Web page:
Evaluation of tensile and compressive membrane action in isolated slab column specimen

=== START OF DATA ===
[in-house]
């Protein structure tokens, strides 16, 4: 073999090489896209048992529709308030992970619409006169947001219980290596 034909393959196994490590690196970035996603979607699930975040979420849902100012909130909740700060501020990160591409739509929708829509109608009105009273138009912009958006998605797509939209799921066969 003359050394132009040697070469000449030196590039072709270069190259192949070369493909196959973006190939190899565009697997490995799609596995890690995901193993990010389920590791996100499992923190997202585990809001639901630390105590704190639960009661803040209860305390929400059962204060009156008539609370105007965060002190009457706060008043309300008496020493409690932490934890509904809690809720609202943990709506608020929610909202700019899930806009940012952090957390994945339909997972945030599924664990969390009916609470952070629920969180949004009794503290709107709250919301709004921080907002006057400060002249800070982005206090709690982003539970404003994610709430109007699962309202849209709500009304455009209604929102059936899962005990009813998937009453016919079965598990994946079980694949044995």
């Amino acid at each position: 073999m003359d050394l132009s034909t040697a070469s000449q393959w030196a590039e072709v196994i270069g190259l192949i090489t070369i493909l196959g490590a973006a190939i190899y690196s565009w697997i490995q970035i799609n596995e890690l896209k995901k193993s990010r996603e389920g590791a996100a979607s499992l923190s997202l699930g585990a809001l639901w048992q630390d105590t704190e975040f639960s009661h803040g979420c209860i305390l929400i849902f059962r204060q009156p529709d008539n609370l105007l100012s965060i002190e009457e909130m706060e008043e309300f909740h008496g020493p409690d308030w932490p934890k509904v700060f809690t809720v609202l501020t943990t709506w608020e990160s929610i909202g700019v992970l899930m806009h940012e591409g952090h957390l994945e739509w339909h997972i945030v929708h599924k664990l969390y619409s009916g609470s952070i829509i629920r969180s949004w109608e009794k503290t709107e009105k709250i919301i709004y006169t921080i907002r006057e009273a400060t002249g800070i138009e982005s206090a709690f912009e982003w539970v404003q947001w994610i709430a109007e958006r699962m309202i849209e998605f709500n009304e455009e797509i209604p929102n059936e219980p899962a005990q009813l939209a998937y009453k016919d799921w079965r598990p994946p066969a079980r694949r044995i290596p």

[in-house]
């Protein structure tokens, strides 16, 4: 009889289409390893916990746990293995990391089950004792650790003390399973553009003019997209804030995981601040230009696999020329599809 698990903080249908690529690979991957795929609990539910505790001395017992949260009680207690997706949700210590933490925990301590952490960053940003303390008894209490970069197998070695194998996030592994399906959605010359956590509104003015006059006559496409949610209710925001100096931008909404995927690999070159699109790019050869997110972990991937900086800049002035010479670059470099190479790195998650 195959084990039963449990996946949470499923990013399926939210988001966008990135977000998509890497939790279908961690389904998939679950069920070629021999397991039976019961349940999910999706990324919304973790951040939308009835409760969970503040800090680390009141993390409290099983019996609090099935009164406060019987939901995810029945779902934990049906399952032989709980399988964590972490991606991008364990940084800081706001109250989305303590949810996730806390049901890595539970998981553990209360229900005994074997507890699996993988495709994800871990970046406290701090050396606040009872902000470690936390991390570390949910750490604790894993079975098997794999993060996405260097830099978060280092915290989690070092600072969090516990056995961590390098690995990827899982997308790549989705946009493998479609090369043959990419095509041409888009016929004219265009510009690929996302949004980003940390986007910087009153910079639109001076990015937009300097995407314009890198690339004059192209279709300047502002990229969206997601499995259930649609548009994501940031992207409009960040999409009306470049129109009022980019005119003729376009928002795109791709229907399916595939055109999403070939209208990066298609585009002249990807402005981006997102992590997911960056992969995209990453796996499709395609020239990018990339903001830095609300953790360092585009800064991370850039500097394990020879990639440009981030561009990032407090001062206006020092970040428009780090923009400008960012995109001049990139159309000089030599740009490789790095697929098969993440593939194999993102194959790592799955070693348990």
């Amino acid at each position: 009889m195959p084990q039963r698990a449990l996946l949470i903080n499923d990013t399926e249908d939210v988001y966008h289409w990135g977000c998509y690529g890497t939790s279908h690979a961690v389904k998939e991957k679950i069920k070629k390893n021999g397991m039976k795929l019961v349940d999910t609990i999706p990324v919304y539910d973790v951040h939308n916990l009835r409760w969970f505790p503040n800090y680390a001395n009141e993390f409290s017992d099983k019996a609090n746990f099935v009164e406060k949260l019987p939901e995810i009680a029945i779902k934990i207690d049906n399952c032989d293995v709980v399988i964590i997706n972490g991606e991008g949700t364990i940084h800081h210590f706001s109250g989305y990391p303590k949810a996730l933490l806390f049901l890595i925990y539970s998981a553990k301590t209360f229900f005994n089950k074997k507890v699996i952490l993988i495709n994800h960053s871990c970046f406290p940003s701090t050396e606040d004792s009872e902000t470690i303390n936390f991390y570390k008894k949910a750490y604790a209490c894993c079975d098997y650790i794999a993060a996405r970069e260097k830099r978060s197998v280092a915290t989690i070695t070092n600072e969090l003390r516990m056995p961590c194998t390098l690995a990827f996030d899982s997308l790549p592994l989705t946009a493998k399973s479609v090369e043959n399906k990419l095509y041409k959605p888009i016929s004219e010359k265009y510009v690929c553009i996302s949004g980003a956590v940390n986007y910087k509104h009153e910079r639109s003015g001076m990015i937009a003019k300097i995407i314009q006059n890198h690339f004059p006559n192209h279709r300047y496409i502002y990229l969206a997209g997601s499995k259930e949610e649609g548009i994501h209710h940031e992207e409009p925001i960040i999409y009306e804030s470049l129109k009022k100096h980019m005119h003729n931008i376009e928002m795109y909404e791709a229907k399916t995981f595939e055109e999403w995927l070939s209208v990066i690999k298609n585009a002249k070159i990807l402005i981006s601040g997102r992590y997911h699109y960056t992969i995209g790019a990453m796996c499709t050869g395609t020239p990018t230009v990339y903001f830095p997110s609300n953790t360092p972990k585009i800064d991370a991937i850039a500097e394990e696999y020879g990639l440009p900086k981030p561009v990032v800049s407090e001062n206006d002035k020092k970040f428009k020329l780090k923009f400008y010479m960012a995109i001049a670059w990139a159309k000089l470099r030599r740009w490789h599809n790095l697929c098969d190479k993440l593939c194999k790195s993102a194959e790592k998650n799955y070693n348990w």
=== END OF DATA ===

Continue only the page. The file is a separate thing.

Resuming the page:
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Older flat-plate buildings are susceptible to progressive collapse in which the failure of one slab-column connection can propagate to other connections and cause a full collapse of the building. The most common mechanism of failure in flat-plates is known as punching shear, when inclined shear cracks propagate through the depth of the slab and cause a conical failure around the column. Alternative resistance mechanisms such as compressive and tensile membrane action may enhance the strength and ductility of a slab and arrest the progression of the collapse. It is hoped that providing sufficient in-plane lateral restraint on an isolated slab-column specimen with continuous reinforcement will better develop these in-plane forces. An isolated slab-column specimen with 1% reinforcement ratio was tested in negative bending with in-plane lateral restraint and continuous reinforcement through the column. The slab achieved a punching shear strength of 70 kips before the first failure with 5 kips of lateral compressive force acting on the sides of the slab. It was found that the in-plane compressive forces only enhanced the capacity by 1%, but it is believed that the horizontal stiffness of the test setup was insufficient in developing the full potential of compressive membrane action. The tension reinforcement in the slab around the column experienced yielding well before the punching shear failure took place. Following the punching failure, the slab achieved a residual capacity of 69 kips due to the continuous reinforcement through the column. This indicates that the slab showed tremendous ductility as a result of the ability of the slab to develop tensile membrane action.